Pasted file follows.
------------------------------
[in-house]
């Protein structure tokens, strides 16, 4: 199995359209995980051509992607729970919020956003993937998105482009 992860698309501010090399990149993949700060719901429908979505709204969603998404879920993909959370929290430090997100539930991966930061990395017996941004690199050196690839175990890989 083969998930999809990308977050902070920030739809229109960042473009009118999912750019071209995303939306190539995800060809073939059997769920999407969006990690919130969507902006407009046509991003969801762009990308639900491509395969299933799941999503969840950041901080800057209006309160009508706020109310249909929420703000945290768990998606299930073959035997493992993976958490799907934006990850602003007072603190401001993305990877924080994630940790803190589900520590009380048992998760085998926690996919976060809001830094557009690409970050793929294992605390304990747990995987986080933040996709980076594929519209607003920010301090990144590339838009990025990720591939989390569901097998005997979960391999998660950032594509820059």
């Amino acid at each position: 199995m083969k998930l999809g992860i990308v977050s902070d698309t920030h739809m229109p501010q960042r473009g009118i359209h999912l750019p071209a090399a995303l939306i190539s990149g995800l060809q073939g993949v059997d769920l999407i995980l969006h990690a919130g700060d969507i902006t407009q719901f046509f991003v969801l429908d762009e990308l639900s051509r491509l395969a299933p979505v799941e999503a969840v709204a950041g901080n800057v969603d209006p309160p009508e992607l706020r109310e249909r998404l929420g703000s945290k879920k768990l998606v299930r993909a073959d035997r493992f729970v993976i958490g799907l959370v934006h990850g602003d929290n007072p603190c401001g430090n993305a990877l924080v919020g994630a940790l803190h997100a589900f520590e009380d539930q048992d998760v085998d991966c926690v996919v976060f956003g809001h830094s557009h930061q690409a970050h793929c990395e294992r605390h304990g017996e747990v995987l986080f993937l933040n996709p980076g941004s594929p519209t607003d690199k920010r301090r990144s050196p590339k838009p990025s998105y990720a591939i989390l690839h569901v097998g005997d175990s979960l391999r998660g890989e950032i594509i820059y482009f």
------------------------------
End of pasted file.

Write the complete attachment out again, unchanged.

[in-house]
């Protein structure tokens, strides 16, 4: 199995359209995980051509992607729970919020956003993937998105482009 992860698309501010090399990149993949700060719901429908979505709204969603998404879920993909959370929290430090997100539930991966930061990395017996941004690199050196690839175990890989 083969998930999809990308977050902070920030739809229109960042473009009118999912750019071209995303939306190539995800060809073939059997769920999407969006990690919130969507902006407009046509991003969801762009990308639900491509395969299933799941999503969840950041901080800057209006309160009508706020109310249909929420703000945290768990998606299930073959035997493992993976958490799907934006990850602003007072603190401001993305990877924080994630940790803190589900520590009380048992998760085998926690996919976060809001830094557009690409970050793929294992605390304990747990995987986080933040996709980076594929519209607003920010301090990144590339838009990025990720591939989390569901097998005997979960391999998660950032594509820059």
């Amino acid at each position: 199995m083969k998930l999809g992860i990308v977050s902070d698309t920030h739809m229109p501010q960042r473009g009118i359209h999912l750019p071209a090399a995303l939306i190539s990149g995800l060809q073939g993949v059997d769920l999407i995980l969006h990690a919130g700060d969507i902006t407009q719901f046509f991003v969801l429908d762009e990308l639900s051509r491509l395969a299933p979505v799941e999503a969840v709204a950041g901080n800057v969603d209006p309160p009508e992607l706020r109310e249909r998404l929420g703000s945290k879920k768990l998606v299930r993909a073959d035997r493992f729970v993976i958490g799907l959370v934006h990850g602003d929290n007072p603190c401001g430090n993305a990877l924080v919020g994630a940790l803190h997100a589900f520590e009380d539930q048992d998760v085998d991966c926690v996919v976060f956003g809001h830094s557009h930061q690409a970050h793929c990395e294992r605390h304990g017996e747990v995987l986080f993937l933040n996709p980076g941004s594929p519209t607003d690199k920010r301090r990144s050196p590339k838009p990025s998105y990720a591939i989390l690839h569901v097998g005997d175990s979960l391999r998660g890989e950032i594509i820059y482009f």